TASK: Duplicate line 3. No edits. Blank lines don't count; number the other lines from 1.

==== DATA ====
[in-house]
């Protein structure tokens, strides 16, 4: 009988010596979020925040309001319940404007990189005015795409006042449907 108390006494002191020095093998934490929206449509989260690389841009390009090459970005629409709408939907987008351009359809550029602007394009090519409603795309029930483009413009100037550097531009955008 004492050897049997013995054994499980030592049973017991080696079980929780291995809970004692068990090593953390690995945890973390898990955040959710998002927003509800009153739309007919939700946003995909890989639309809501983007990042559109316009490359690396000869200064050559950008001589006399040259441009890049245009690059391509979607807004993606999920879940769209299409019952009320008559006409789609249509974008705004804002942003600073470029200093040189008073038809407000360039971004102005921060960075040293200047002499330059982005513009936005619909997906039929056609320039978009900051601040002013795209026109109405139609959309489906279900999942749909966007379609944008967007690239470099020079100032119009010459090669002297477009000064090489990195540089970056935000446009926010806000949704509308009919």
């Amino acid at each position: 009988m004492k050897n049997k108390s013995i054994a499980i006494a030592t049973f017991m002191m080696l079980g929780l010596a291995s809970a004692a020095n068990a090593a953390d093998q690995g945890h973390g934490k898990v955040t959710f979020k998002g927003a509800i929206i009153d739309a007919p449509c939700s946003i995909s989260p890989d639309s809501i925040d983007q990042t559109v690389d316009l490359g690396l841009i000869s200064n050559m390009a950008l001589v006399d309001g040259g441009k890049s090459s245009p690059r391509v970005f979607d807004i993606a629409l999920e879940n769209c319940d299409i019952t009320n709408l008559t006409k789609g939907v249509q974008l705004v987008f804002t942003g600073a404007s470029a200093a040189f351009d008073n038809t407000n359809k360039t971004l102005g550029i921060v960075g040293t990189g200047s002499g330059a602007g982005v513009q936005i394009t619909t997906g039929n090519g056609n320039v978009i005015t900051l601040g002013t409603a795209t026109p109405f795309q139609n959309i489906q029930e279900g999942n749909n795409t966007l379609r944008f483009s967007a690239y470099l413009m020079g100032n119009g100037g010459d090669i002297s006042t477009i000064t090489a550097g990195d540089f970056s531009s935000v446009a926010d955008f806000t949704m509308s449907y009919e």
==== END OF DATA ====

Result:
């Amino acid at each position: 009988m004492k050897n049997k108390s013995i054994a499980i006494a030592t049973f017991m002191m080696l079980g929780l010596a291995s809970a004692a020095n068990a090593a953390d093998q690995g945890h973390g934490k898990v955040t959710f979020k998002g927003a509800i929206i009153d739309a007919p449509c939700s946003i995909s989260p890989d639309s809501i925040d983007q990042t559109v690389d316009l490359g690396l841009i000869s200064n050559m390009a950008l001589v006399d309001g040259g441009k890049s090459s245009p690059r391509v970005f979607d807004i993606a629409l999920e879940n769209c319940d299409i019952t009320n709408l008559t006409k789609g939907v249509q974008l705004v987008f804002t942003g600073a404007s470029a200093a040189f351009d008073n038809t407000n359809k360039t971004l102005g550029i921060v960075g040293t990189g200047s002499g330059a602007g982005v513009q936005i394009t619909t997906g039929n090519g056609n320039v978009i005015t900051l601040g002013t409603a795209t026109p109405f795309q139609n959309i489906q029930e279900g999942n749909n795409t966007l379609r944008f483009s967007a690239y470099l413009m020079g100032n119009g100037g010459d090669i002297s006042t477009i000064t090489a550097g990195d540089f970056s531009s935000v446009a926010d955008f806000t949704m509308s449907y009919e």